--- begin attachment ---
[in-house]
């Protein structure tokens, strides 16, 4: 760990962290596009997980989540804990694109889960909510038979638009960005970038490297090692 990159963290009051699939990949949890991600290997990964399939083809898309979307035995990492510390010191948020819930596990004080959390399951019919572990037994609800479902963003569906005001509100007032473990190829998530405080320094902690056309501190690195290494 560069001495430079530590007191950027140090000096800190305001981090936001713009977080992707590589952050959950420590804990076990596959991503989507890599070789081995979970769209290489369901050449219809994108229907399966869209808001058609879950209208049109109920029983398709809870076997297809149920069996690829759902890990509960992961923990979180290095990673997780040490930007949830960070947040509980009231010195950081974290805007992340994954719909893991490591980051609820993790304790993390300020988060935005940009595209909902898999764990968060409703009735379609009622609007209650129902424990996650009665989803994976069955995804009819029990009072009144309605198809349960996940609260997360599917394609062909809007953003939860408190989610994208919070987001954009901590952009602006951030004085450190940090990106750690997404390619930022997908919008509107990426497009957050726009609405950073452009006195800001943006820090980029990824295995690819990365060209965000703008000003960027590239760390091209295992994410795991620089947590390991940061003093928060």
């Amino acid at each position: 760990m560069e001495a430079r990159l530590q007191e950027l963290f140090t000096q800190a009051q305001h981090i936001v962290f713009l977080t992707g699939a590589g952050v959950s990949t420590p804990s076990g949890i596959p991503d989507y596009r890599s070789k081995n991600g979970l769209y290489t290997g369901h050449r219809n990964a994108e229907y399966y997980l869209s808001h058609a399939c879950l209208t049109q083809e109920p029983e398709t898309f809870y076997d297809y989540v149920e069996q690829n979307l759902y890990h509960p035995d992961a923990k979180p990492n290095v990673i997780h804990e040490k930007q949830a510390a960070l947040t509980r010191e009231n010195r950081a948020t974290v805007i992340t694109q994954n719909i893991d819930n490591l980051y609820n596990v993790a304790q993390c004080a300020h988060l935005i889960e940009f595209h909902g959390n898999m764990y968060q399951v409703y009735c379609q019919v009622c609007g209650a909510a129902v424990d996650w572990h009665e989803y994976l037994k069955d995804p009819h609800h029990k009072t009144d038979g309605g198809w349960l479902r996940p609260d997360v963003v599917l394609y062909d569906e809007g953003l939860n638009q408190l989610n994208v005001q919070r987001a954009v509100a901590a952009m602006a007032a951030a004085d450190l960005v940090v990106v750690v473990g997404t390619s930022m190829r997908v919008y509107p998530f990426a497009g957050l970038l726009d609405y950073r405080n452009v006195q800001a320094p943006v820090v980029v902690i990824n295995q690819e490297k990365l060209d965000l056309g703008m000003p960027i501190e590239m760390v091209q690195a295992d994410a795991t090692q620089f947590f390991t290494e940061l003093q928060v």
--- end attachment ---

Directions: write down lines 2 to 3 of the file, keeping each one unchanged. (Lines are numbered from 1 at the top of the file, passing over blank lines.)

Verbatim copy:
């Protein structure tokens, strides 16, 4: 760990962290596009997980989540804990694109889960909510038979638009960005970038490297090692 990159963290009051699939990949949890991600290997990964399939083809898309979307035995990492510390010191948020819930596990004080959390399951019919572990037994609800479902963003569906005001509100007032473990190829998530405080320094902690056309501190690195290494 560069001495430079530590007191950027140090000096800190305001981090936001713009977080992707590589952050959950420590804990076990596959991503989507890599070789081995979970769209290489369901050449219809994108229907399966869209808001058609879950209208049109109920029983398709809870076997297809149920069996690829759902890990509960992961923990979180290095990673997780040490930007949830960070947040509980009231010195950081974290805007992340994954719909893991490591980051609820993790304790993390300020988060935005940009595209909902898999764990968060409703009735379609009622609007209650129902424990996650009665989803994976069955995804009819029990009072009144309605198809349960996940609260997360599917394609062909809007953003939860408190989610994208919070987001954009901590952009602006951030004085450190940090990106750690997404390619930022997908919008509107990426497009957050726009609405950073452009006195800001943006820090980029990824295995690819990365060209965000703008000003960027590239760390091209295992994410795991620089947590390991940061003093928060």
């Amino acid at each position: 760990m560069e001495a430079r990159l530590q007191e950027l963290f140090t000096q800190a009051q305001h981090i936001v962290f713009l977080t992707g699939a590589g952050v959950s990949t420590p804990s076990g949890i596959p991503d989507y596009r890599s070789k081995n991600g979970l769209y290489t290997g369901h050449r219809n990964a994108e229907y399966y997980l869209s808001h058609a399939c879950l209208t049109q083809e109920p029983e398709t898309f809870y076997d297809y989540v149920e069996q690829n979307l759902y890990h509960p035995d992961a923990k979180p990492n290095v990673i997780h804990e040490k930007q949830a510390a960070l947040t509980r010191e009231n010195r950081a948020t974290v805007i992340t694109q994954n719909i893991d819930n490591l980051y609820n596990v993790a304790q993390c004080a300020h988060l935005i889960e940009f595209h909902g959390n898999m764990y968060q399951v409703y009735c379609q019919v009622c609007g209650a909510a129902v424990d996650w572990h009665e989803y994976l037994k069955d995804p009819h609800h029990k009072t009144d038979g309605g198809w349960l479902r996940p609260d997360v963003v599917l394609y062909d569906e809007g953003l939860n638009q408190l989610n994208v005001q919070r987001a954009v509100a901590a952009m602006a007032a951030a004085d450190l960005v940090v990106v750690v473990g997404t390619s930022m190829r997908v919008y509107p998530f990426a497009g957050l970038l726009d609405y950073r405080n452009v006195q800001a320094p943006v820090v980029v902690i990824n295995q690819e490297k990365l060209d965000l056309g703008m000003p960027i501190e590239m760390v091209q690195a295992d994410a795991t090692q620089f947590f390991t290494e940061l003093q928060v």